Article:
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Characterization of Fine Particle in Formulation of drugs

Characterization of Fine Particle in Formulation of drugs

Parameters those are measured:
(i) Particle size and size-distribution
(ii) Shape of the particle
(iii) Surface morphology of the particles
(iii) Zeta potential

Instrumental Methods of Particle Size Characterization:
(i) Light Microscope:
• First a standard graticule (BS 3625) is standardized with a stage micrometer. Then small number of particles are spread over a glass slide and placed on the stage of the microscope. Particles are focussed and the particle diameters are measured.
Several hundred particles are measured and reported as a histogram.
• Disadvantage: The procedure is tedious (means it takes slow and monotonous long time.)
(ii) Stream counting devices:
Examples:
(a) Coulter counter – electrical sensing zone method
(b) HIAC – counter – optical sensing zone
(c) Malvern particle and droplet sizer – Laser diffraction method.
Procedure: Vacuum Amplifier and Counter Stirrer Electrodes Orifice:
• Samples prepared for analysis are dispersed in a conducting medium (e.g. saline) with the help of ultrasound and a few drops of surfactant (to disperse the particles uniformly). A known volume (0.5 to 2 mL) of this suspension is then drawn into a tube through a small aperture (0.4 to 800 μm diameter) across which a voltage is applied.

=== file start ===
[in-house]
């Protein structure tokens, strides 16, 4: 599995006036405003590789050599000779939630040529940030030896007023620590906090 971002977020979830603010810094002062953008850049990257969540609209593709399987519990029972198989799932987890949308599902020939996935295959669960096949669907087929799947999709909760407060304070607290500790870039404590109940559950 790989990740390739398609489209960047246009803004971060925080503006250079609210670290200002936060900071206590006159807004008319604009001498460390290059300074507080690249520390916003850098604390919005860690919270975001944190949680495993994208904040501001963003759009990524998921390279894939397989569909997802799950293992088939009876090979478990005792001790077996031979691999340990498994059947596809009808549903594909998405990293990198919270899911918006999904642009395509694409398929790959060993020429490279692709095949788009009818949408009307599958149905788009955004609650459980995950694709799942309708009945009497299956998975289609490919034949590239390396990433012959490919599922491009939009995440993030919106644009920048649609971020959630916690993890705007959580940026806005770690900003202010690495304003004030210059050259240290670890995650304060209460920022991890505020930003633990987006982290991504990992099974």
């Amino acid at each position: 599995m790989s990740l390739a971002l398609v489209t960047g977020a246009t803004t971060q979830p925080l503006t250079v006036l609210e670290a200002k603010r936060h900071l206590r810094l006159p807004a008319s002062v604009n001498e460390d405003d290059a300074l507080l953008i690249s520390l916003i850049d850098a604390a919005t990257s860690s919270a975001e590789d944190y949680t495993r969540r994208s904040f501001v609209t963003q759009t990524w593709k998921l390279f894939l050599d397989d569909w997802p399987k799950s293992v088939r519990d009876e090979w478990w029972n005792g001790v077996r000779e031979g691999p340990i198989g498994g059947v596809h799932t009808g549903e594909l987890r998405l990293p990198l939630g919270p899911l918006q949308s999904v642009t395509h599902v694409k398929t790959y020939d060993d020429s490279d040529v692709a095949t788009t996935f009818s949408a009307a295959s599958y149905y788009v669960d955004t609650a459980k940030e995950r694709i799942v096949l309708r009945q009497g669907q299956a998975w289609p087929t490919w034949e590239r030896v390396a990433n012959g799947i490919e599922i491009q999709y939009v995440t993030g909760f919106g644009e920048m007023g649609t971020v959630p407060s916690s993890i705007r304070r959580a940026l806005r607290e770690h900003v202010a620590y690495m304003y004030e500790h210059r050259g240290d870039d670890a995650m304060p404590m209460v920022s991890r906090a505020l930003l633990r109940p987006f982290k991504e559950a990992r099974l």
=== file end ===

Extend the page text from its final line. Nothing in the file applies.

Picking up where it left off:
• As each particle passes through the hole, it is counted and sized according to the resistance generated by displacing that particle’s volume of conducting medium.
• Size distribution is reported as histogram.
(iii) Sieve analysis:
• A powder sample is passed through a standard sieve set. The particle size is plotted against % weight retained on each sieve.
• Use: This method is used generally for large samples.

Instrumental Method for Determination of Specific Surface Area:
Brunauer, Emmett and Teller (BET) Nitrogen Adsorption Method:
• A layer of nitrogen molecules is adsorbed to the sample surface at –1960oC. Once the surface is drenched, the sample is heated to room temperature, the nitrogen gas is desorbed, and its volume is measured and converted to the number of adsorbed molecules via the gas law. Since each N2 molecule occupies an area of 16 A2, one may readily compute the surface area per gram of each pre-weighed sample.
Instrumental method for characterization of surface morphology:
• The scanning electron microscope creates the magnified images by using electrons instead of light waves. The images are black and white.
Procedure:
Biological materials are dried in a special way that prevents them from shrinking.
• Since SEM illuminates them with electrons, they are made conductive by coating with a very thin layer of gold by a machine called sputter-coater.
• The sample is placed inside the microscope’s vacuum column through an airtight
door.
• After the air is pumped out of the column, an electron gun emits a beam of high energy electrons. This beam travels downward through a series of magnetic lenses designed to focus the electrons to a very fine spot.